Strip Nude for Your Killer [Blu-ray]
Blu-ray A - America - Arrow Films
Review written by and copyright: Robert Segedy (15th April 2019).
The Film

Other than that rather catchy title is there anything else notable about this release, you may ask. Well, sure there is, this is a notable giallo thriller which had a major influence on the slasher film genre, and it has an exceptional soundtrack from Berto Pisano for those interested, and it stars that hottie Edwige Fenech in some nasty bedroom action as well. In fact, the title is not uttered by anyone in the film, but nonetheless there is plenty of skin on show. Well, as they say, sex sells and this trope is certainly applicable to this film.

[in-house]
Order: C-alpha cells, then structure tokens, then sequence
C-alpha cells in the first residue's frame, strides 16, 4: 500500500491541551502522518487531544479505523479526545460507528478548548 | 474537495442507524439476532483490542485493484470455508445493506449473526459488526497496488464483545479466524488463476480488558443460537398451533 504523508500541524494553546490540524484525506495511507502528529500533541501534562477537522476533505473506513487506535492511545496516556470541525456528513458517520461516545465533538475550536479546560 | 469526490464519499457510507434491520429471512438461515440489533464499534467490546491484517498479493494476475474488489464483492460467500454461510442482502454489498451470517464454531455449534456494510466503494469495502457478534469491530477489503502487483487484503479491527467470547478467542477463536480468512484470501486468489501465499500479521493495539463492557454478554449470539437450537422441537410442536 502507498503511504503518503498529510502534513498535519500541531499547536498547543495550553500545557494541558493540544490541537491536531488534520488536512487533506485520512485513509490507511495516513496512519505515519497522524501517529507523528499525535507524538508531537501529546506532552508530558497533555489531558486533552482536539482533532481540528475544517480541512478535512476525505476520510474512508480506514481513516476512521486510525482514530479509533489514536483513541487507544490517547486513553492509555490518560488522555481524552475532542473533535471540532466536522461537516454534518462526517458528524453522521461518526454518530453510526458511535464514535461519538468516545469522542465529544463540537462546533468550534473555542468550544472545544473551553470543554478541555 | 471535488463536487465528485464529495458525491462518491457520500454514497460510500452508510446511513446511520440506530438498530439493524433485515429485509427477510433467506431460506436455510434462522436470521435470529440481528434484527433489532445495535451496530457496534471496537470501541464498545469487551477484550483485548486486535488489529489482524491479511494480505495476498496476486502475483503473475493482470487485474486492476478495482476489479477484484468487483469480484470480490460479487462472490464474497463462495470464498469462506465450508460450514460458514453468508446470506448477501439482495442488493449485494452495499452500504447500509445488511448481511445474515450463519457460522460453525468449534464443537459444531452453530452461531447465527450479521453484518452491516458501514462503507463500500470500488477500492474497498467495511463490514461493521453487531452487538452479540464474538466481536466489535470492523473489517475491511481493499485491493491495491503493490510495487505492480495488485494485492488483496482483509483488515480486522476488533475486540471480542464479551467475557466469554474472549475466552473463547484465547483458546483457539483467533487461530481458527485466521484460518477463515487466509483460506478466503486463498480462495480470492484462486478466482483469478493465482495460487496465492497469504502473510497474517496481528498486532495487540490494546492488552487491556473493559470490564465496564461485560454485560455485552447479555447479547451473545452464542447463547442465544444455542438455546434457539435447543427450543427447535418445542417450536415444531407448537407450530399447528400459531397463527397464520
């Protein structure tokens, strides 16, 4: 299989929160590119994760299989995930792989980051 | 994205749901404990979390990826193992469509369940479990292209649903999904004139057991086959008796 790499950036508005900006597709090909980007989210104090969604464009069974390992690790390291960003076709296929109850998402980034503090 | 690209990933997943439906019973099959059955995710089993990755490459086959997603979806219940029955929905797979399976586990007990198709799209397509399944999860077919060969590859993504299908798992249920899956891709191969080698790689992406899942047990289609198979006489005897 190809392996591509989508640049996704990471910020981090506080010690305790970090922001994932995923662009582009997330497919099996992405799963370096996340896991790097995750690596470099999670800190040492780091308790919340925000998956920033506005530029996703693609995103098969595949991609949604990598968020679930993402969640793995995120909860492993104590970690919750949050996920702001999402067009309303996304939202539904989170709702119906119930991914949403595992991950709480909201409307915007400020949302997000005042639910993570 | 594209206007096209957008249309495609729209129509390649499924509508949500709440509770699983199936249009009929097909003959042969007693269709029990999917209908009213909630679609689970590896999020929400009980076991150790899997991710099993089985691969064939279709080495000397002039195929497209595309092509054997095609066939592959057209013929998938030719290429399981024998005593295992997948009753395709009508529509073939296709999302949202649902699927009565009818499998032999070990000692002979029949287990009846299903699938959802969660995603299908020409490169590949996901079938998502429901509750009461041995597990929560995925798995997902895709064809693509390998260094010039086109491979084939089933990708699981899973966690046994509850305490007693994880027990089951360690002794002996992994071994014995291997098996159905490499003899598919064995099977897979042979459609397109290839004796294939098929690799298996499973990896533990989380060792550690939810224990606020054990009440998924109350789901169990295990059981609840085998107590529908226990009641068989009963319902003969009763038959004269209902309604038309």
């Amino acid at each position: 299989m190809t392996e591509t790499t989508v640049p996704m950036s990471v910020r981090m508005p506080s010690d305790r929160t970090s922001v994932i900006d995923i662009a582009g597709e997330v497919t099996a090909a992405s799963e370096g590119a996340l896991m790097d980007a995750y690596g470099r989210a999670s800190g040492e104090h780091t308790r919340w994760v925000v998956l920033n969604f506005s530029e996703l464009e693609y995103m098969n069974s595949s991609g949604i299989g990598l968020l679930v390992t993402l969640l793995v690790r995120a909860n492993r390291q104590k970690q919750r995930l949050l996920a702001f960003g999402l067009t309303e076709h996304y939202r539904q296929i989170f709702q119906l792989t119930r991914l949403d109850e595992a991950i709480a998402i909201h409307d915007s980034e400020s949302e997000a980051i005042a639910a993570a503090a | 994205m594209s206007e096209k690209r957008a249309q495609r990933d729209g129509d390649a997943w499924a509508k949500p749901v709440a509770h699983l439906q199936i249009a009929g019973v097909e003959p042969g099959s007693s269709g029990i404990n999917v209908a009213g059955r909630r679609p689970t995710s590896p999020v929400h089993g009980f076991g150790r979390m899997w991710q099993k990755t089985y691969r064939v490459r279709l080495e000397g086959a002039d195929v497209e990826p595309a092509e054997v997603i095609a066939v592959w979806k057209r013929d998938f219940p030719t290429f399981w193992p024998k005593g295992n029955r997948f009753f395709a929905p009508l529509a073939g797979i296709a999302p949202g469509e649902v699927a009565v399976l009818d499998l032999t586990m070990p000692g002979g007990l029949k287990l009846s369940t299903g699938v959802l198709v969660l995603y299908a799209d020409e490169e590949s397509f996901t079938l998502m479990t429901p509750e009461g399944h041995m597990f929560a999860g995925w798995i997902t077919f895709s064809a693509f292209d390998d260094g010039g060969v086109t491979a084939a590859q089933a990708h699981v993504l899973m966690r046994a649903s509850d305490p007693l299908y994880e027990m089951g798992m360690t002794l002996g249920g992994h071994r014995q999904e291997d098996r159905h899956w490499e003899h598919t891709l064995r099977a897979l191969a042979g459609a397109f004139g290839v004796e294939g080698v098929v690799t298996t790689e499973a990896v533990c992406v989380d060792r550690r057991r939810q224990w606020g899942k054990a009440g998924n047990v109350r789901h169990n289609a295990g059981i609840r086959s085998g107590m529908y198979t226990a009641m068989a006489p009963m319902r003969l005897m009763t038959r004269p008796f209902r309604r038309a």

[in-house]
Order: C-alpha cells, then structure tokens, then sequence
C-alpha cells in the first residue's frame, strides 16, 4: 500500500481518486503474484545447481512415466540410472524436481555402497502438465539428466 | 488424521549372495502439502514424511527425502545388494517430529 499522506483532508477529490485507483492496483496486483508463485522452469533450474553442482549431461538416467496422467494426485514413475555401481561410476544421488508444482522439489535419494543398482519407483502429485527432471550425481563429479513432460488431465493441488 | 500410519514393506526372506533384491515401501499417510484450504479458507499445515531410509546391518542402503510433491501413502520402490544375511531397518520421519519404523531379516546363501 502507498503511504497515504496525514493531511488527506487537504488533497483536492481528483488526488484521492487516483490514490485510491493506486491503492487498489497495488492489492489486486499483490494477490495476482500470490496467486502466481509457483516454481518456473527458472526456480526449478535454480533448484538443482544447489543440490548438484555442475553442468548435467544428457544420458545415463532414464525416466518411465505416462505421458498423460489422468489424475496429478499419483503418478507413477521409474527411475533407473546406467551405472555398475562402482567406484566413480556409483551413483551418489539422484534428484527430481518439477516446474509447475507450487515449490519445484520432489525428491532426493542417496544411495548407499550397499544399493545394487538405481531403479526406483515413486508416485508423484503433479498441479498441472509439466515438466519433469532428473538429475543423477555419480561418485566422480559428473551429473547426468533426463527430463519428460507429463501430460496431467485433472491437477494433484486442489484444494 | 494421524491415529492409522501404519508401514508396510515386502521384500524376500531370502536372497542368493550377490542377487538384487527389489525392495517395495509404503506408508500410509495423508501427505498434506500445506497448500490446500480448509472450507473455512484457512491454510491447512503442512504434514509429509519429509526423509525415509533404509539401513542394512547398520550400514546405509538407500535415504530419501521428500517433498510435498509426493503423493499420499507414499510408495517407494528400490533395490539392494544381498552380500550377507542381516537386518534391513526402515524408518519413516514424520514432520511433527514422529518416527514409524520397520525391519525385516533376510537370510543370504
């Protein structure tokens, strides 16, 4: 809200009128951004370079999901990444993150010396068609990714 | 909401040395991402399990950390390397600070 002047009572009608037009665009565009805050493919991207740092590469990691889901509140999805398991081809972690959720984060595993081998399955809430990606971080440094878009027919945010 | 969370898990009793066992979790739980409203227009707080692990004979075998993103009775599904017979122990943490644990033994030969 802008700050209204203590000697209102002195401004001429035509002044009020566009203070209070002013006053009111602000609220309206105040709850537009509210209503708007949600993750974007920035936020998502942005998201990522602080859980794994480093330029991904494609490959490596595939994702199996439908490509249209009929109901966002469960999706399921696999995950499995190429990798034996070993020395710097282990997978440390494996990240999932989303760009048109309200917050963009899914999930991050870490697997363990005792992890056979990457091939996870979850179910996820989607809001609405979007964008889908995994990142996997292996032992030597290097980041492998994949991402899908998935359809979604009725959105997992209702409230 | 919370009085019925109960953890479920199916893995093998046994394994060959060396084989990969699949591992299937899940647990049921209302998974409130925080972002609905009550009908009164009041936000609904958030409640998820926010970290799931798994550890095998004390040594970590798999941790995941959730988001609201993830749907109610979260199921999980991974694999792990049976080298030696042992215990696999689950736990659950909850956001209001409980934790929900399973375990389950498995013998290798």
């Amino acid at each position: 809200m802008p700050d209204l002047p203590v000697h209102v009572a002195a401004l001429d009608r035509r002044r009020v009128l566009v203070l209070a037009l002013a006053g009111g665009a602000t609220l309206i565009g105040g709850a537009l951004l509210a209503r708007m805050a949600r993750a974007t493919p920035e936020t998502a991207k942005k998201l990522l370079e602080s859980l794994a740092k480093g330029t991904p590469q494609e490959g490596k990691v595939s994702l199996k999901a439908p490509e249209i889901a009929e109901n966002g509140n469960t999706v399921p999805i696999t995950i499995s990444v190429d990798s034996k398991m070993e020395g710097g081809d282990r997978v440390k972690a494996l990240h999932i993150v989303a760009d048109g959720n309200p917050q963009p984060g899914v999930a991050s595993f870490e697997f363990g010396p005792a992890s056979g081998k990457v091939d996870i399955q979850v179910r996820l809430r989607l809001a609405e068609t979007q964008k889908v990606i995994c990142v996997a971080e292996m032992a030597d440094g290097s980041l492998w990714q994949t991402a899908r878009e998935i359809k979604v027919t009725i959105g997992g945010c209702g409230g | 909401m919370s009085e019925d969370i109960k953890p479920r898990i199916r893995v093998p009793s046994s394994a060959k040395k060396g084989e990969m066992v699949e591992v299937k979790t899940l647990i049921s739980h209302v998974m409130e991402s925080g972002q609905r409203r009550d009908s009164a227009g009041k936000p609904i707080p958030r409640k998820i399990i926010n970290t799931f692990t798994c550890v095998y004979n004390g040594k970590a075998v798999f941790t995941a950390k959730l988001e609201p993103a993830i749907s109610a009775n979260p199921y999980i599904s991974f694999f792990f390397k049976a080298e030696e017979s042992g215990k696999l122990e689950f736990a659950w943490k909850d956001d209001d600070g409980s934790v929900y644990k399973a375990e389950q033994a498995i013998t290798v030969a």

We open with a rather repulsive failed illegal abortion attempt on a woman that dies in the stirrups from a cardiac arrest. This is the opening scene, by the way. We have had zero introduction to the people on the screen, and within minutes, not only one, but two people are dead. The doctor gets the harebrained idea to deliver the corpse to the womanís apartment and then dump her unceremoniously in the bathtub, in the hopes that the authorities wonít piece together the slim plot line. Upon heading home to his apartment, he is brutally attacked by an unidentified killer who is disguised in riding leathers and a motorcycle helmet. The attacker uses a razor sharp switchblade and mutilates the body by removing the victimís heart; well, you can say that the preceding crime was heartless as well, but that is neither here nor there. We cut to our protagonist, Carlo (Nino Castelnuovo), a swinging stud on the prowl, snapping photos of a bikini clad woman that happens to walk by the hotel swimming pool. Carlo is the typical 70ís European male, meaning that he operates quickly and efficiently, feeding the naÔve woman a line of patter about a promising career ahead of her as a model. The woman, Patrizia (Solvi Stubing) is easily seduced and undressed in a sauna and Carlo puts another notch in his camera strap. Hey, it was the 70ís, and this was standard fare back then, so no complaints about treating woman as sex objects. As we will see, the killer is an equal opportunity executioner and makes no discrimination about slaughtering both genders equally. Besides this is a giallo film after all and the body count is rather impressive by the filmís conclusion.